Pacific Rim Conservation undertakes a variety of biological surveys and monitoring for a wide range of partners throughout Hawaii and the Pacific region. We use scientifically recognized methods to measure presence, abundance, and status of bird, bat, plant, and pest populations. Techniques include transects, point counts, and other distance-based methods, mist-netting and banding, mark-recapture analysis, spot-mapping, nest searching and monitoring, geolocation, and GIS. When possible, results from biological surveys are submitted for publication in peer-reviewed scientific journals (embedded links within text will take you to project specific publications).
Survey and monitoring projects
- For two years we have been work with partners at Island Conservation to monitor seabird species abundance and reproductive success prior to removing rodents from Lehua Island (pictured below), a small island 20 miles west of Kauai. By determining the approximate number of birds and their reproductive success before and after rat removal, we will be able to quantify the impact that rats were having on the ecosystem.
- For the last four years, we have worked with the David and Lucile Packard Foundation and the Hawaii Division of Forestry and Wildlife to monitor seabird abundance and reproductive success at Kaena Point after the removal of invasive predators in 2011. We have also been experimenting with social and acoustic attraction to increase seabird numbers and diversity within the reserve. Photo below is of a Black-footed Albatross visiting our decoys.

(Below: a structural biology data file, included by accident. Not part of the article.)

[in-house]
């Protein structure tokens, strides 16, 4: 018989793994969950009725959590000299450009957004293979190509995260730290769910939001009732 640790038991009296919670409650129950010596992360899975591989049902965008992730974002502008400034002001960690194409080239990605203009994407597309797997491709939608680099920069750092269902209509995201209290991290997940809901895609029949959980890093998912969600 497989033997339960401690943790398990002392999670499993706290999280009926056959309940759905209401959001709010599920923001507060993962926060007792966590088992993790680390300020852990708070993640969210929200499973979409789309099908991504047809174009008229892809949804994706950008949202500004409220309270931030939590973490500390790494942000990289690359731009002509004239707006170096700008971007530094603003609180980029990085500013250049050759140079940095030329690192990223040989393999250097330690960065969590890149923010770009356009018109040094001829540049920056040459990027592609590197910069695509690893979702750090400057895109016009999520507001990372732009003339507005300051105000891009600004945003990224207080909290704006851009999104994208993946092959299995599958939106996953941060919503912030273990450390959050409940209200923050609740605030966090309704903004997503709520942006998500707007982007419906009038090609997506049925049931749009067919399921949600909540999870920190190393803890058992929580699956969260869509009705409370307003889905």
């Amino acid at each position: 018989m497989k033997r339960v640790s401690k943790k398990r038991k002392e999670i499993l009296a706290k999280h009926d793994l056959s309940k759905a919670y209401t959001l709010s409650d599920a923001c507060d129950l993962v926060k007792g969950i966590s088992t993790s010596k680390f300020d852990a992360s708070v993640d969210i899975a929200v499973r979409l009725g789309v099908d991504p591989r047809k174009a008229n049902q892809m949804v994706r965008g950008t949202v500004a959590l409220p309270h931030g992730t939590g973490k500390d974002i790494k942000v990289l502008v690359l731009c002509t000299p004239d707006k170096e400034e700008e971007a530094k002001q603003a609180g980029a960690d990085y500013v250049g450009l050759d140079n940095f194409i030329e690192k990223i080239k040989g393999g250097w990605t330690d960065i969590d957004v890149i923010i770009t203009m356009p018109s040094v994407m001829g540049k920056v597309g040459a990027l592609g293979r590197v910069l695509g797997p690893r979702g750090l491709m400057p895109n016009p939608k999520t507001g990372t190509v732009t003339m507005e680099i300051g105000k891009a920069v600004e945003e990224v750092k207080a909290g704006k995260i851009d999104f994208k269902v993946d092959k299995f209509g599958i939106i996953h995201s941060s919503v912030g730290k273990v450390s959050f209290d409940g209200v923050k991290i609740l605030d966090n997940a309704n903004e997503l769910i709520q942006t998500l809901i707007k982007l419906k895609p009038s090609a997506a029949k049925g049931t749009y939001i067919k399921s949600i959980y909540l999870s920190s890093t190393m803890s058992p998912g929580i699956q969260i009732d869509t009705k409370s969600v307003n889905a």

- For the last six years, we have worked with the U.S. Navy and the U.S. Fish and Wildlife Service to help find foster parents for Laysan Albatross eggs that would otherwise be destroyed. Approximately 80 albatross pairs attempt to breed each year at the Pacific Missile Range Facility (PMRF) on Kauai, but because this creates a collision hazard for military aircraft (flying albatrosses can ground planes), the eggs are removed. The eggs are placed in an incubator, and in mid-December, albatross nests on Kauai’s North Shore are visited to determine if their eggs are fertile. If albatross on the refuge are incubating inviable eggs, they are given a ‘foster egg’ from PMRF so that those birds still have a chance at survival. Results can be downloaded here
- Surveys for the endangered Hawaiian hoary bat at Kokee on Kauai, using Anabat bat detectors, in collaboration with the US Air Force.
- Surveys for Newell’s Shearwaters and Hawaiian Petrels using auditory detection methods, night-vision devices, and burrow searches on Kauai on Maui.
- Island-wide surveys and long-term monitoring of Oahu Elepaio populations to evaluate effects of predator control and mosquito-borne diseases, including estimation of annual survival, nest monitoring, and calculating population growth, in collaboration with the Hawaii Division of Forestry and Wildlife, the U.S. Army, and the Nature Conservancy of Hawaii.Report 15, Report 22, Report 41 (All reports are in PDF format)
- Surveys of Hawaiian forest birds using Variable Circular Plot methods, in collaboration with the Hawaiian Forest Bird Inter-Agency Database Project run by the
U.S. Geological Survey Pacific Island Ecosystems Research Center